Previously we examined the history of the “canonization” of the text which we call the New Testament. We determined that the New Testament canon was basically complete from its inception in the second century CE, and that by the end of the fourth century little doubt was left as to what should and should not be a part of it.
An equally important activity that existed at this time and afterward was the transmission of this text: it is good that we agree on what the New Testament should contain, now, let us go and retain this text for prosperity! Let us examine how we have received this text, with its difficulties and some errors.
First, it must be noted that the process of transmitting a book, or, in other words, copying it, was much more difficult then than it is now. Ever since 1450 CE, the printing press has allowed a level of replication and accuracy beyond comparison; a copy of the New Testament printed by Gutenberg could be replicated exactly today. Before 1450, however, copying was a much more difficult endeavor, especially around the inception of the New Testament text.
The use of paper only came to the Western world after the Crusaders in the twelfth century CE. Before then, if you wanted to write something, you would use either papyrus or vellum (also known as parchment). Papyrus was used in the East more extensively and also earlier; unfortunately, it was not very strong, and the text would wear out quickly. Vellum was a little tougher, but more difficult to write on and find, being the skin of an animal. Scribes would have to often “re-write” the text on the same piece of vellum, and we have many examples of vellum re-used for different texts (discernible by using ultraviolet light).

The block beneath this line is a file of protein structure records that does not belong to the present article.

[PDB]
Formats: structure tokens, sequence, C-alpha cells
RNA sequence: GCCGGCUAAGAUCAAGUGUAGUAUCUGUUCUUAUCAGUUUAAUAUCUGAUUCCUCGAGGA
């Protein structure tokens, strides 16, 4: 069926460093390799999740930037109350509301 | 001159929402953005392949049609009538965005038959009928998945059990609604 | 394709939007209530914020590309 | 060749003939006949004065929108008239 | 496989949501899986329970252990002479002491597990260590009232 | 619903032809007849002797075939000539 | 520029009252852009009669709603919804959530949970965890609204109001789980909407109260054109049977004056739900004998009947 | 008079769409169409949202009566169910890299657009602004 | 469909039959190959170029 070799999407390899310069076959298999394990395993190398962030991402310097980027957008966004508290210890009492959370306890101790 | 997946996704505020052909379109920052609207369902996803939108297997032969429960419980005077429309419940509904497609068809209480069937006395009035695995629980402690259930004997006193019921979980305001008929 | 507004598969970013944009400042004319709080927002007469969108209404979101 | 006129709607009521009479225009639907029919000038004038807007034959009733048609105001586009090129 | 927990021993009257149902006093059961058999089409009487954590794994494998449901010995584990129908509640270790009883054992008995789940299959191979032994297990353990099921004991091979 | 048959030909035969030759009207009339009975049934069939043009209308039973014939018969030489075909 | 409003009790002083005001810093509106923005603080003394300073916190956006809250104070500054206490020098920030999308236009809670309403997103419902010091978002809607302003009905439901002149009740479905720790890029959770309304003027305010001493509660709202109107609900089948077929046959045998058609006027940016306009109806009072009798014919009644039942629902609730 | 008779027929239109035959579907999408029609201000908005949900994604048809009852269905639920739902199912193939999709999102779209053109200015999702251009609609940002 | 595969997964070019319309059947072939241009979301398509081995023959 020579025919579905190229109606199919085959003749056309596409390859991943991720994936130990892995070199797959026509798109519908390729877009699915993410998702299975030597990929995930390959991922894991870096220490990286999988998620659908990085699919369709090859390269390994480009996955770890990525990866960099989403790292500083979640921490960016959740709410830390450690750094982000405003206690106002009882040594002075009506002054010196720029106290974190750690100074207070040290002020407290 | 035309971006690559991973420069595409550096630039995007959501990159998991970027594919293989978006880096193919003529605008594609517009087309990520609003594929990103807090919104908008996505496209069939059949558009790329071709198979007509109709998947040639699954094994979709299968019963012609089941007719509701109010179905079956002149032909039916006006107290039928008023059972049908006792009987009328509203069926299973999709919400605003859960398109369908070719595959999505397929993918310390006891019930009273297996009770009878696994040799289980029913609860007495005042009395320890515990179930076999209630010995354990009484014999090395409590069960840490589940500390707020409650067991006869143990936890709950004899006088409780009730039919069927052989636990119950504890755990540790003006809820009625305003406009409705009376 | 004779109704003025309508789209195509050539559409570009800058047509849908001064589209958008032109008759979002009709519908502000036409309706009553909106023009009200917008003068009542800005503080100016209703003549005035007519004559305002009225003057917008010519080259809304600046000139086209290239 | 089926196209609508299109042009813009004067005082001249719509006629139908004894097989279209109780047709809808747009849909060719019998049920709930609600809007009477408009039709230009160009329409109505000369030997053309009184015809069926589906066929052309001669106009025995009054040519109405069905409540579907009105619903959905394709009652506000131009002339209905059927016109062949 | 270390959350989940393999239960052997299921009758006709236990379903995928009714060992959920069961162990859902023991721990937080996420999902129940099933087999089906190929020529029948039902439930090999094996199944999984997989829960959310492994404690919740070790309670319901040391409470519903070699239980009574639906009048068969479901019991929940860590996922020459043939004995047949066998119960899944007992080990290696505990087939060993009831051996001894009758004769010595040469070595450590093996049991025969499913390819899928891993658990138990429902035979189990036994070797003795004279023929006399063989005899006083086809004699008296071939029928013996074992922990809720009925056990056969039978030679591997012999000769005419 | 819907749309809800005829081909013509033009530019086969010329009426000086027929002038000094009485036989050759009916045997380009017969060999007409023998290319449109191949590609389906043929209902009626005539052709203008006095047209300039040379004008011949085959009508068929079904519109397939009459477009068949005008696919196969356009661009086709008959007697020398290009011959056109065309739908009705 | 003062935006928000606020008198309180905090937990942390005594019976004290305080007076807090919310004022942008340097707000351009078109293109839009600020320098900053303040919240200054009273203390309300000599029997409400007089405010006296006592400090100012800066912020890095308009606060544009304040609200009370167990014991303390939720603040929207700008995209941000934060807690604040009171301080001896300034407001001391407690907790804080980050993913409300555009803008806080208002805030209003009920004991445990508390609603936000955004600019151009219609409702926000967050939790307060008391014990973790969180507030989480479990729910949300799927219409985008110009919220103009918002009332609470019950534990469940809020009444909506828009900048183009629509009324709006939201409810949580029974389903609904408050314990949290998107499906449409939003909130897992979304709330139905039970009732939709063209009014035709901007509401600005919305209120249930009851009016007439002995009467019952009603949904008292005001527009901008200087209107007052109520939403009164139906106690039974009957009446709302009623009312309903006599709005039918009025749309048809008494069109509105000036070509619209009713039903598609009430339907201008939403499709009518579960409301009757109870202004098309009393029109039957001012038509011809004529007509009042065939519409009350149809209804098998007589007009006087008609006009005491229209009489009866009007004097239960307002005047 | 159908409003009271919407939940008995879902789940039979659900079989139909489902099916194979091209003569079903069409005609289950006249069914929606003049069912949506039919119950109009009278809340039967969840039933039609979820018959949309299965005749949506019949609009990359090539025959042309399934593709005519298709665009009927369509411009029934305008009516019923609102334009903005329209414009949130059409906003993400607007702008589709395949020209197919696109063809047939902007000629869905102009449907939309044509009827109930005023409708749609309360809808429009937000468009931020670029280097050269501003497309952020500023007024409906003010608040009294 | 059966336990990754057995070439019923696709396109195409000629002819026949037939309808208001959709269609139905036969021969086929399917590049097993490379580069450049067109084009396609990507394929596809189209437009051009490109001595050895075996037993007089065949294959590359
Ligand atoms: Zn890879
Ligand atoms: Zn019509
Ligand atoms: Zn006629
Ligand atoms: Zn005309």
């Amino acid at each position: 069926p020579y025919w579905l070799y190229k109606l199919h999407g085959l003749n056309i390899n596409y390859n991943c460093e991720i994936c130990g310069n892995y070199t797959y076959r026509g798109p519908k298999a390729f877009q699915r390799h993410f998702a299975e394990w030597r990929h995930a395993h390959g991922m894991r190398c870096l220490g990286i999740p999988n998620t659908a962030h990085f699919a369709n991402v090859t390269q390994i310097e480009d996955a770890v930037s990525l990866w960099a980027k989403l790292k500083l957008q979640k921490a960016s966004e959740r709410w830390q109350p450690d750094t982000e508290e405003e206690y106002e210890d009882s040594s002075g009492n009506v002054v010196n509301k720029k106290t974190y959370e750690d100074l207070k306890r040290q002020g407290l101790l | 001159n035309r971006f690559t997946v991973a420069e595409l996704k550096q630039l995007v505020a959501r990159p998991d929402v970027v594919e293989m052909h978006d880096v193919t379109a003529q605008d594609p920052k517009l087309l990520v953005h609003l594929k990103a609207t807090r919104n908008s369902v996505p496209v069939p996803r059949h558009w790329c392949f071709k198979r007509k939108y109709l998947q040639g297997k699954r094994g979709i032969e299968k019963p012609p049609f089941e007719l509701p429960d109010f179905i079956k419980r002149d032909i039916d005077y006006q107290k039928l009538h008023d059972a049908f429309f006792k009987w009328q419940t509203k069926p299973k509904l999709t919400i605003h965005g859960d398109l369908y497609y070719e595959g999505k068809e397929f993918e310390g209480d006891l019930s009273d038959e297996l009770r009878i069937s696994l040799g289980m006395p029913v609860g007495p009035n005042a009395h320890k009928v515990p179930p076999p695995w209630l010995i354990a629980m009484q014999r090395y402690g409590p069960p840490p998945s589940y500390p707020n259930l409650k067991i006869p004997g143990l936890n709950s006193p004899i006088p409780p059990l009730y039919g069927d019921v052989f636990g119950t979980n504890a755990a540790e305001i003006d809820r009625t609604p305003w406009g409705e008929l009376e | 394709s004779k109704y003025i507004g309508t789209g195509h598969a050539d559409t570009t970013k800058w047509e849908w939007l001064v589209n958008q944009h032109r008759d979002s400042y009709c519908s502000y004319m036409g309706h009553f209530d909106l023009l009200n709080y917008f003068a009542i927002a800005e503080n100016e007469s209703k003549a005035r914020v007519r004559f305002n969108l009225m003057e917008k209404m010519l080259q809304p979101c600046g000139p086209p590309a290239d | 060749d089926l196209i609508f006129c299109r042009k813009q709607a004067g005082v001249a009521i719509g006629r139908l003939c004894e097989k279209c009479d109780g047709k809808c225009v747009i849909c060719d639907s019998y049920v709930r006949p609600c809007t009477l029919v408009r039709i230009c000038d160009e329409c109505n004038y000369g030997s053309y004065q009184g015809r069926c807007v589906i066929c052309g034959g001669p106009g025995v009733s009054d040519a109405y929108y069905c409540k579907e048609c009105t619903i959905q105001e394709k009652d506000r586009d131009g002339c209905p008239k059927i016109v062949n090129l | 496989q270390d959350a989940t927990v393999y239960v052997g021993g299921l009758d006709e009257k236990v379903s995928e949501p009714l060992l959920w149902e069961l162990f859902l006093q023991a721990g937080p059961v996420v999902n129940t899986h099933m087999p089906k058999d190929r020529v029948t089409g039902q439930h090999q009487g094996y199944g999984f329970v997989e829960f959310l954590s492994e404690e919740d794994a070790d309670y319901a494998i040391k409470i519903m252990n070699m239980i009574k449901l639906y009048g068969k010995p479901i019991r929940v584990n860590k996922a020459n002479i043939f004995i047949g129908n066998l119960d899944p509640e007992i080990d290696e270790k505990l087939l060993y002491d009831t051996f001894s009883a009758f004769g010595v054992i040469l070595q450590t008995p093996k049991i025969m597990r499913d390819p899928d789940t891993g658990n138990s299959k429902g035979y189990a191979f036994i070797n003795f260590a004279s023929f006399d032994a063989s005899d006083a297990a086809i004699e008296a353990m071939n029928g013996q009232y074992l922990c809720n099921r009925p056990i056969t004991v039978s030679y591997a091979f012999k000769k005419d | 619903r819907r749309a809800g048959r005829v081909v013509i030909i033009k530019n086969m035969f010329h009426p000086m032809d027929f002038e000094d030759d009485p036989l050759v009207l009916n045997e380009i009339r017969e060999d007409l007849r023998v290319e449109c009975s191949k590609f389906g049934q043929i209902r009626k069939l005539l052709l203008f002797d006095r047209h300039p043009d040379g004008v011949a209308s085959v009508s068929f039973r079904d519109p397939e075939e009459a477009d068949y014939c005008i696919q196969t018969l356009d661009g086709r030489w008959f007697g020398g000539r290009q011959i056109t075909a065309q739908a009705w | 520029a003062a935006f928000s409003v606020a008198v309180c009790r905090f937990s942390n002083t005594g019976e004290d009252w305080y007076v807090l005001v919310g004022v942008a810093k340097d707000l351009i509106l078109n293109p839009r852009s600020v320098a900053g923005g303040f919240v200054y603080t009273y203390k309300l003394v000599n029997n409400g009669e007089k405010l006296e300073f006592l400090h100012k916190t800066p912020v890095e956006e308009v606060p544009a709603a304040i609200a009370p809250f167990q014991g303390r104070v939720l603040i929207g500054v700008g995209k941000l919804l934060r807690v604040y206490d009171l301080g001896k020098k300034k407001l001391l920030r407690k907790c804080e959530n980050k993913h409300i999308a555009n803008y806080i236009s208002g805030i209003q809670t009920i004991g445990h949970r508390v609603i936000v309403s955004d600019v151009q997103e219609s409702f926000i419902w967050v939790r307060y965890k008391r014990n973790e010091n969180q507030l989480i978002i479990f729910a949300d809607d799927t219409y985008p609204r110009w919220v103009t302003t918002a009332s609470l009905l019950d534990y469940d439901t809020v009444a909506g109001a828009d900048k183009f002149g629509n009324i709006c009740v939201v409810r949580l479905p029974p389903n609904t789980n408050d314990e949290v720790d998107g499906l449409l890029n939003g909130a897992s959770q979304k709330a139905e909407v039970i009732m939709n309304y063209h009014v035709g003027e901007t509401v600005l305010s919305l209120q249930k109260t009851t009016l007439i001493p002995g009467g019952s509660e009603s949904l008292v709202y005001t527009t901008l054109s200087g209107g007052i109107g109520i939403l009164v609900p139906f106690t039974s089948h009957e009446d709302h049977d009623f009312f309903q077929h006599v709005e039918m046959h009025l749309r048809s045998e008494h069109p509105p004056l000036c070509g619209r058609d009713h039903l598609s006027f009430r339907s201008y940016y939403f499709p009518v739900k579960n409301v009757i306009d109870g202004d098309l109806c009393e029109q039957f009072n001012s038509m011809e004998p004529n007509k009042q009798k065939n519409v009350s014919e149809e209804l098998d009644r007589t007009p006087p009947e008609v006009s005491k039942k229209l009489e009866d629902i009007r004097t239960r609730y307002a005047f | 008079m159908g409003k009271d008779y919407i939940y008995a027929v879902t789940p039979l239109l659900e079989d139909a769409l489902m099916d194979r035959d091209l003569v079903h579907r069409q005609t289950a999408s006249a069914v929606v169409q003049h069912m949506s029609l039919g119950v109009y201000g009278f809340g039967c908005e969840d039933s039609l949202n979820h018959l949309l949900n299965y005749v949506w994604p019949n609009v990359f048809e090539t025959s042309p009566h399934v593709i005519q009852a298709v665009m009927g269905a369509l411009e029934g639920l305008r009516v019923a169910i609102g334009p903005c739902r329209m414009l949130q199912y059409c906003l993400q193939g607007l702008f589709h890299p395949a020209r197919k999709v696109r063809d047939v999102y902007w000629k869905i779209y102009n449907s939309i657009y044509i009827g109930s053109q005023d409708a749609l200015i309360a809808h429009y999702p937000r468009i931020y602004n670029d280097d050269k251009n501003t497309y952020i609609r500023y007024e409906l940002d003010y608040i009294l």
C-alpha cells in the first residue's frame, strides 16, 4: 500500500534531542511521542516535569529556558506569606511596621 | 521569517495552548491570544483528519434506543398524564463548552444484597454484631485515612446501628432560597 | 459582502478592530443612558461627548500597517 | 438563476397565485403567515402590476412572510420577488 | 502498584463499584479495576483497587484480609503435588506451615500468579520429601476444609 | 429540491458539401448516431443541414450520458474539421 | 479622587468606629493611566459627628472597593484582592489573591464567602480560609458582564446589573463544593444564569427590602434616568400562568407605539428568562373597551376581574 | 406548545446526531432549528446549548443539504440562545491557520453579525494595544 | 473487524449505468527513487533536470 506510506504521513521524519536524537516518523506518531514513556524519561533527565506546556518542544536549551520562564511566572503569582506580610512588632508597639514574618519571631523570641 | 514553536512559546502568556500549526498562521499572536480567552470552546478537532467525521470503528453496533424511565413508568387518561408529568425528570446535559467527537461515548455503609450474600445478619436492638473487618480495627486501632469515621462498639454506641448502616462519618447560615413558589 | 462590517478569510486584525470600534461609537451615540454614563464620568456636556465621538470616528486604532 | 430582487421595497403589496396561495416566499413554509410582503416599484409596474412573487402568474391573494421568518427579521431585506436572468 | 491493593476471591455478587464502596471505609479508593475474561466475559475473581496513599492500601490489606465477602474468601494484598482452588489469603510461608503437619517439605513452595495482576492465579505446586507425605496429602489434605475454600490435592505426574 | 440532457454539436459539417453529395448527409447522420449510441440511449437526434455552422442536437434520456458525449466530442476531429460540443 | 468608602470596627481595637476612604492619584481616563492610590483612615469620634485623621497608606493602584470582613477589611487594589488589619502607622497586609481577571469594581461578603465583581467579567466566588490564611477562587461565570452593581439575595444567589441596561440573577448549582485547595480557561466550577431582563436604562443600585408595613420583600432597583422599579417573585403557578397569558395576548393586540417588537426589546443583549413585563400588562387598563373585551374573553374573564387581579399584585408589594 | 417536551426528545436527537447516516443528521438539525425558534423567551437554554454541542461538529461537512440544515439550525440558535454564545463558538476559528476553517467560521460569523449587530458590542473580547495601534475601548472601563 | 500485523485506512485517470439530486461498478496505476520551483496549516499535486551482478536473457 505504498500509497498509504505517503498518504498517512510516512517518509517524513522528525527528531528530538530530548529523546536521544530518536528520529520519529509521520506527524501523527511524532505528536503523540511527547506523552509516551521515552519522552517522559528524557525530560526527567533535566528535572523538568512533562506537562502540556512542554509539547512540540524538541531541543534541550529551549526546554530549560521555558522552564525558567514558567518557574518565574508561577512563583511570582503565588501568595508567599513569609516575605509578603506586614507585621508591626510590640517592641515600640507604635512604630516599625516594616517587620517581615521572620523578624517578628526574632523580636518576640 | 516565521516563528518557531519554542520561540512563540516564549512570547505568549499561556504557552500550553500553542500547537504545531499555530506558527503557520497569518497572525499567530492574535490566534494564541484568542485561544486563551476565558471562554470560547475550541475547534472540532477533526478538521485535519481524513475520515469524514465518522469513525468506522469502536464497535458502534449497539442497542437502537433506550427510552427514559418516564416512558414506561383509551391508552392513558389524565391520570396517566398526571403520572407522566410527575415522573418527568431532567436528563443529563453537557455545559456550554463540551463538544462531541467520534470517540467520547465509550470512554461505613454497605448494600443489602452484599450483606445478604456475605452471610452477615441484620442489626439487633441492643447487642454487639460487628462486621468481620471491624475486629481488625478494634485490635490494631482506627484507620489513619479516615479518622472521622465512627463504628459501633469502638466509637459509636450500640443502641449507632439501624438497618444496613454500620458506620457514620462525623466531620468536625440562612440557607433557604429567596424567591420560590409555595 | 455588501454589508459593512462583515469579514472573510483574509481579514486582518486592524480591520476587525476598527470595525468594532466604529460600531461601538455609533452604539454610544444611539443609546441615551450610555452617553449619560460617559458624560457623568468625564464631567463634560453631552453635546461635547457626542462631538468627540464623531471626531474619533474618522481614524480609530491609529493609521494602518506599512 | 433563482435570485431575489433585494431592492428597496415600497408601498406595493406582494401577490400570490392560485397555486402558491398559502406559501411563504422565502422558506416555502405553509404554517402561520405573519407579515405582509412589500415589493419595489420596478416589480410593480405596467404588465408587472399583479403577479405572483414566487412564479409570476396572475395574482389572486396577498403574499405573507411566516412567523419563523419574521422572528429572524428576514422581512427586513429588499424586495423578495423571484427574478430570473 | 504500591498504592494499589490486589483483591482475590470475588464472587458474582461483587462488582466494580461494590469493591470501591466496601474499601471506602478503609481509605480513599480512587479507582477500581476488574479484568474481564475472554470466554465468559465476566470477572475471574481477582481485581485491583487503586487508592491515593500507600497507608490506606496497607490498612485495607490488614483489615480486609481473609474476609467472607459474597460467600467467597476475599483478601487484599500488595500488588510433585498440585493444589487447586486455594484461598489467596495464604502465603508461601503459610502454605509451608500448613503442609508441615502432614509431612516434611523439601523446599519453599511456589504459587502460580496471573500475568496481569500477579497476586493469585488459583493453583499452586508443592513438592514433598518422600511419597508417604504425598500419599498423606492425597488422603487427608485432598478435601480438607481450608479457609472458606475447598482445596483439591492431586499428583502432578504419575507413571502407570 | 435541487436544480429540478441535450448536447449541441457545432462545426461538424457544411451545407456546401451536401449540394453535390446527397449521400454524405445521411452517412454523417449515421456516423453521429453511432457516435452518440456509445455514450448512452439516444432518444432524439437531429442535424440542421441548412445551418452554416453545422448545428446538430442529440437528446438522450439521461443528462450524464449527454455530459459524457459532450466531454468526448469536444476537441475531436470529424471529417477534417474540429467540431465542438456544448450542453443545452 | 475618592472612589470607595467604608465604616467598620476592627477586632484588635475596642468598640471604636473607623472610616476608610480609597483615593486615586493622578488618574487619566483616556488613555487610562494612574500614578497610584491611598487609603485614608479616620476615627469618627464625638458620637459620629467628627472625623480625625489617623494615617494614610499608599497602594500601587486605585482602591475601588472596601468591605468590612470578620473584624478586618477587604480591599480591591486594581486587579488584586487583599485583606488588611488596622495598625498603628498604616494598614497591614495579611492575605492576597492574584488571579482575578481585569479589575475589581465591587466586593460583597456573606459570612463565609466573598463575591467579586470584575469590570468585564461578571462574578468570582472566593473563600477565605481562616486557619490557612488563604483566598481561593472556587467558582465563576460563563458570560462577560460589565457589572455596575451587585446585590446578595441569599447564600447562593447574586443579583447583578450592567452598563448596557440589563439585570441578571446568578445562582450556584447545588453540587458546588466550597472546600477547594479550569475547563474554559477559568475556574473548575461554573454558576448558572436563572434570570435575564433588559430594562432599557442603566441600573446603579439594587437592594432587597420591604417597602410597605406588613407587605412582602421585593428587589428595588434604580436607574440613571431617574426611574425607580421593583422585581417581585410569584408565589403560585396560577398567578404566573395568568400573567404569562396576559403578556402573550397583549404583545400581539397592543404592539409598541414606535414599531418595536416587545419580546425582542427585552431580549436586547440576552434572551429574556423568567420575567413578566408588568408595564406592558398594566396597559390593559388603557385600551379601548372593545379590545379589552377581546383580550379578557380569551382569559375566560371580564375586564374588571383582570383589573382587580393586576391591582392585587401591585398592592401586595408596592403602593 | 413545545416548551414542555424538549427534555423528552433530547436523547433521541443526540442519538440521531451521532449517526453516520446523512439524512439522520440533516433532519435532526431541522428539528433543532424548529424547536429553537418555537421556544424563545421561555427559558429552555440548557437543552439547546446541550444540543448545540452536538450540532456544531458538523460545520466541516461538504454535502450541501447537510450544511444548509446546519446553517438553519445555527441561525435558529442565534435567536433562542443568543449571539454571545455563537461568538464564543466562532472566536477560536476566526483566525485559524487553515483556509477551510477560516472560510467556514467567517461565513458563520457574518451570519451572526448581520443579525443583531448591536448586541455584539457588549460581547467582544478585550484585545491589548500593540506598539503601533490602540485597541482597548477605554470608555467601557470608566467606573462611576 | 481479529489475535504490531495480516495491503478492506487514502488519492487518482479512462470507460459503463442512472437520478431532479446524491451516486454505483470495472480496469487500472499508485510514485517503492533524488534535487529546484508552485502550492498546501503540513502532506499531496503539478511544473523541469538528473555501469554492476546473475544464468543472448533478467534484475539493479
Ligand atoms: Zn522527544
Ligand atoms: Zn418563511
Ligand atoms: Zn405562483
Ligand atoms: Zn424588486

The paucity and difficulty of locating vellum and papyrus was further complicated by the method of copying: the human hand. Scribes would sit for hours at a time in a small, cramped, and dimly-lit portion of a monastery, copying the New Testament text from a master copy onto another copy. The process was exhausting, and extremely difficult.
Despite all of these hardships, the transmission of the New Testament text is outstanding, and God’s providence can be seen within it. We currently have over 4,000 copies of at least portions of the New Testament text dating between 170-1450 CE; the “runner-up” is Homer’s Iliad, of which we have about 300 copies dating from the same period. Furthermore, these 4,000+ copies are not limited to one geographic area; they come from all over the European, Mediterranean, and even the Mideastern world. The great number of texts spread out over such a great area and time span allow us, the modern readers, to ascertain any discrepancies and inconsistencies in these copies, and allow us to determine the correct reading for all but three (3) words in the whole New Testament. There is no inconsistency or discrepancy in any copy relating to doctrine; the kinds of errors can be summed up in some general categories: